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Family Counseling Aberdeen SD

Family counseling helps family members to resolve conflicts and solve communication problems. Families in counseling work to resolve issues and function better as a family unit. Read on to lean more and to find licensed family therapists in Aberdeen, SD who provide family therapy.

Rebecca Kuch
(605) 228-4664
Aberdeen, SD
Practice Areas
Clinical Mental Health, Couples & Family, Depression/Grief/Chronically or Terminally Ill, Mental Health/Agency Counseling, Supervision
Certifications
National Certified Counselor

Patricia M Schwan
(605) 226-1304
Aberdeen, SD
Practice Areas
Childhood & Adolescence, Clinical Mental Health, Couples & Family, Sexual Abuse Recovery, Mental Health/Agency Counseling
Certifications
National Certified Counselor

Dr. Roger C. Hartman, Licensed Psychologist
(605) 330-0341
Psychology Associates,2900 E. 26th Street, Suite 306
Sioux Falls, SD
Specialties
Anger Management,Anxiety or Fears,Depression,Divorce,Gay Lesbian Issues,Impulse Control Disorders,Loss or Grief,OCD,Relationship Issues,Spirituality
Education
Doctorate in Counseling PsychologyMasters in Psychology and Theology
Insurance
Yes
Membership Organizations
Psychology Associates, Inc.

Price, Thomas L. PhD
(605) 373-9066
3710 S Kiwanis Ave, Si
Sioux Falls, SD
 
Ronald Flemming
(605) 882-2740
Watertown, SD
Practice Areas
Childhood & Adolescence, Clinical Mental Health, Couples & Family, School, Mental Health/Agency Counseling
Certifications
Certified Clinical Mental Health Counselor, National Certified Counselor

Sherwood Schrenk
(605) 229-1500
Aberdeen, SD
Practice Areas
Aging/Gerontological, Couples & Family, Depression/Grief/Chronically or Terminally Ill, Mental Health/Agency Counseling, Disaster Counseling
Certifications
National Certified Counselor

Mrs. Dawn Williams
Four C's Counseling, LLC
(605) 342-8552
2218 Jackson Blvd. Suite 12
Rapid City, SD
Credentials
Credentials: MS,LSW, LPC
Licensed in South Dakota
Problems Served
Anxiety/Panic Disorders, Attention Deficit (Hyperactivity) Disorder, Behavioral Problems, Bipolar Disorders, Couple or Marital Issues, Depression, Family Dysfunction, Grief/Loss, Interpersonal Relationships, Parenting Issues, Runaways, Sexual Abuse/Rape, S
Populations Served
Children of Divorce, Interracial Families/Couples
Membership Organizations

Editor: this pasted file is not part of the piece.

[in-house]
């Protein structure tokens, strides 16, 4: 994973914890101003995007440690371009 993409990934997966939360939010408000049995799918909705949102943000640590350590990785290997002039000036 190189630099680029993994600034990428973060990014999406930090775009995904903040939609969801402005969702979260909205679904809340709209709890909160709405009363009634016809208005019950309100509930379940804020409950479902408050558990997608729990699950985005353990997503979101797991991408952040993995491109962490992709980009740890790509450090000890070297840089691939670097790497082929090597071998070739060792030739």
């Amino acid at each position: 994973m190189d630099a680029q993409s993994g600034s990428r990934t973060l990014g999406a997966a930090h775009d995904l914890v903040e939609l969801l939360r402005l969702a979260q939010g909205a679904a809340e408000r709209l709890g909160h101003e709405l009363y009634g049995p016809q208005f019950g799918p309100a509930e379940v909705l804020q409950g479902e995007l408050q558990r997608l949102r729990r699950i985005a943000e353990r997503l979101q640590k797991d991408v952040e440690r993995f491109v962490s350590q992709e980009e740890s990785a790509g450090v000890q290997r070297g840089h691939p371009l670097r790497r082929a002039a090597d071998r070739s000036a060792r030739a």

HelpPro.com
Age Groups Served
Adolescents (13-17), Young Adults (18-25), Adults (26-59)

Data Provided By:
Constance Hartman Kieso
(605) 886-4300
Watertown, SD
Practice Areas
Childhood & Adolescence, Clinical Mental Health, Couples & Family, Sexual Abuse Recovery, Depression/Grief/Chronically or Terminally Ill
Certifications
National Certified Counselor

Vollmer, James A. LPC
(605) 322-5700
1000 East 21st Street
Sioux Falls, SD
 
Kimberly J Lightfield
(605) 882-2740
Watertown, SD
Practice Areas
Childhood & Adolescence, Couples & Family, Sexual Abuse Recovery, Depression/Grief/Chronically or Terminally Ill, Mental Health/Agency Counseling
Certifications
National Certified Counselor

Data Provided By:

Parenting advice tips for spending more time talking to your kids

Parenting advice tips for spending more time talking to your kids

John Thompson
...

Talking to a teenager can be difficult, although experts say itA recent British study has found that children who spend the most time with their dads are happier than kids who have less face time with their fathers.

According to the NY Daily News, researchers from the Children's Society in Great Britain found that kids' happiness is linked to how much time they spend talking to their dads. Kids who chat with their fathers "most days" rated their overall happiness at 87 out of 100, while kids who "rarely" talk to their dads rated themselves a 79 on the happiness scale.

While the teen years can be especially difficult for parents trying to keep the lines of communication open with their sons and daughters, researchers say the study indicates the importance of talking with teens since it affects their relationships later in life.

Fathers may want to consider some parenting advice for effectively communicating with their teens, according to PsychCentral.com:

1. Be a good listener.
2. Respect your child's privacy.
3. Give him or her increasing independence.
4. Schedule times to talk about mundane topics, such as homework.
5. Focus on the positives before offering constructive criticism.

As for things to avoid when it comes to talking to teenagers, experts say don't nag or lecture them, and remember to keep confidences secret to ensure they'll keep confiding in you.
ADNFCR-1662-ID-19854439-ADNFCR

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